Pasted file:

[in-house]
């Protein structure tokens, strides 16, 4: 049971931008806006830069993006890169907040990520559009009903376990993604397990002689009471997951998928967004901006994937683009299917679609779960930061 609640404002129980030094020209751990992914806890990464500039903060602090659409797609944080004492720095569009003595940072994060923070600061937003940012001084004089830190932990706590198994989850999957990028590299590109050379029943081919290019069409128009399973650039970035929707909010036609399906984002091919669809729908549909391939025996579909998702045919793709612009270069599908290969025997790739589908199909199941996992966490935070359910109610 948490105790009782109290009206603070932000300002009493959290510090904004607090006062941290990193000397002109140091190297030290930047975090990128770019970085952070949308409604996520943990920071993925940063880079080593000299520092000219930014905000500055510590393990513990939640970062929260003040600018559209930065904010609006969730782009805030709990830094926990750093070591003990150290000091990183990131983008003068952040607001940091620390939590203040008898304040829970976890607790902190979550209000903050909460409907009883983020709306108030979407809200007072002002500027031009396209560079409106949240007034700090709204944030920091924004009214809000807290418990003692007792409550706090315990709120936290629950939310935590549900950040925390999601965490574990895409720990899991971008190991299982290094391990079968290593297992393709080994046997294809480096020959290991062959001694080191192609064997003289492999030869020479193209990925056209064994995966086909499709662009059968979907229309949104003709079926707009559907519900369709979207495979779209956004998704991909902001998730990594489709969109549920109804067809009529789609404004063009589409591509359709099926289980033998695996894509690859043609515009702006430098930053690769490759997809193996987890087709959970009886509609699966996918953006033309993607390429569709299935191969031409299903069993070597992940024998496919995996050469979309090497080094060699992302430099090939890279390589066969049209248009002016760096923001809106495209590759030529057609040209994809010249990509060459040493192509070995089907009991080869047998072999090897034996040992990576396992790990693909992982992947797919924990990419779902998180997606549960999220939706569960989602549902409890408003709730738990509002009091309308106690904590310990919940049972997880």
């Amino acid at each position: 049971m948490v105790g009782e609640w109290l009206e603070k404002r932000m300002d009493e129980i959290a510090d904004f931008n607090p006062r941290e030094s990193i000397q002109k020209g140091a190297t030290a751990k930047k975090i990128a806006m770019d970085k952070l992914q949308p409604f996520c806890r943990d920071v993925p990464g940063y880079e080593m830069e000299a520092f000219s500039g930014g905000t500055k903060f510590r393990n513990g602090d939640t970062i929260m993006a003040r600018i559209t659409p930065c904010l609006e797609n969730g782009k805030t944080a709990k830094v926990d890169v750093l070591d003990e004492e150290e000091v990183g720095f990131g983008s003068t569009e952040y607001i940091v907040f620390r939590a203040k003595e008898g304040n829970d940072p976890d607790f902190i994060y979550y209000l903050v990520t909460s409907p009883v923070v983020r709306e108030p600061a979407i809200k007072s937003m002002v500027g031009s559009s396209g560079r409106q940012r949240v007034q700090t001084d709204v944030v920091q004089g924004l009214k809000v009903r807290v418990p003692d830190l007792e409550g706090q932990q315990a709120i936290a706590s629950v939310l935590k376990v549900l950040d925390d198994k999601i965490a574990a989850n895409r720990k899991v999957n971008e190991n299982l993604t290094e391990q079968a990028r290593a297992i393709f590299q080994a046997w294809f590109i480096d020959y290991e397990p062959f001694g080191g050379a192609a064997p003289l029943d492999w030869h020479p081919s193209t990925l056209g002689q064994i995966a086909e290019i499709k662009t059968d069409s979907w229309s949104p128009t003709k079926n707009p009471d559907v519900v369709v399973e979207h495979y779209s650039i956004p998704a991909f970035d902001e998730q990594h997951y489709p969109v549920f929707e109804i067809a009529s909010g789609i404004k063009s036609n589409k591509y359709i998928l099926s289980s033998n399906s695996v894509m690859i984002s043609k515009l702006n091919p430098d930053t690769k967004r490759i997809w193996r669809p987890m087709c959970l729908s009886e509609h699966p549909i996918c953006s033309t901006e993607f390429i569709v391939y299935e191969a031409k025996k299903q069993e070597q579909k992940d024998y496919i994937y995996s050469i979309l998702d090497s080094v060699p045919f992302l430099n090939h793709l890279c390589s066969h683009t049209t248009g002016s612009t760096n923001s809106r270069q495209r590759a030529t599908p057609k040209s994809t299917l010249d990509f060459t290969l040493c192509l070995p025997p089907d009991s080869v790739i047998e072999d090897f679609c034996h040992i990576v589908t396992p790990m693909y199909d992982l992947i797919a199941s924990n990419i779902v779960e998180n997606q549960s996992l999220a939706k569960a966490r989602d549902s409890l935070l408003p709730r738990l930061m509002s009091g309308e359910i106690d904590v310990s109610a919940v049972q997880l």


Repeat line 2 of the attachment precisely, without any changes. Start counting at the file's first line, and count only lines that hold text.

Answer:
């Protein structure tokens, strides 16, 4: 049971931008806006830069993006890169907040990520559009009903376990993604397990002689009471997951998928967004901006994937683009299917679609779960930061 609640404002129980030094020209751990992914806890990464500039903060602090659409797609944080004492720095569009003595940072994060923070600061937003940012001084004089830190932990706590198994989850999957990028590299590109050379029943081919290019069409128009399973650039970035929707909010036609399906984002091919669809729908549909391939025996579909998702045919793709612009270069599908290969025997790739589908199909199941996992966490935070359910109610 948490105790009782109290009206603070932000300002009493959290510090904004607090006062941290990193000397002109140091190297030290930047975090990128770019970085952070949308409604996520943990920071993925940063880079080593000299520092000219930014905000500055510590393990513990939640970062929260003040600018559209930065904010609006969730782009805030709990830094926990750093070591003990150290000091990183990131983008003068952040607001940091620390939590203040008898304040829970976890607790902190979550209000903050909460409907009883983020709306108030979407809200007072002002500027031009396209560079409106949240007034700090709204944030920091924004009214809000807290418990003692007792409550706090315990709120936290629950939310935590549900950040925390999601965490574990895409720990899991971008190991299982290094391990079968290593297992393709080994046997294809480096020959290991062959001694080191192609064997003289492999030869020479193209990925056209064994995966086909499709662009059968979907229309949104003709079926707009559907519900369709979207495979779209956004998704991909902001998730990594489709969109549920109804067809009529789609404004063009589409591509359709099926289980033998695996894509690859043609515009702006430098930053690769490759997809193996987890087709959970009886509609699966996918953006033309993607390429569709299935191969031409299903069993070597992940024998496919995996050469979309090497080094060699992302430099090939890279390589066969049209248009002016760096923001809106495209590759030529057609040209994809010249990509060459040493192509070995089907009991080869047998072999090897034996040992990576396992790990693909992982992947797919924990990419779902998180997606549960999220939706569960989602549902409890408003709730738990509002009091309308106690904590310990919940049972997880």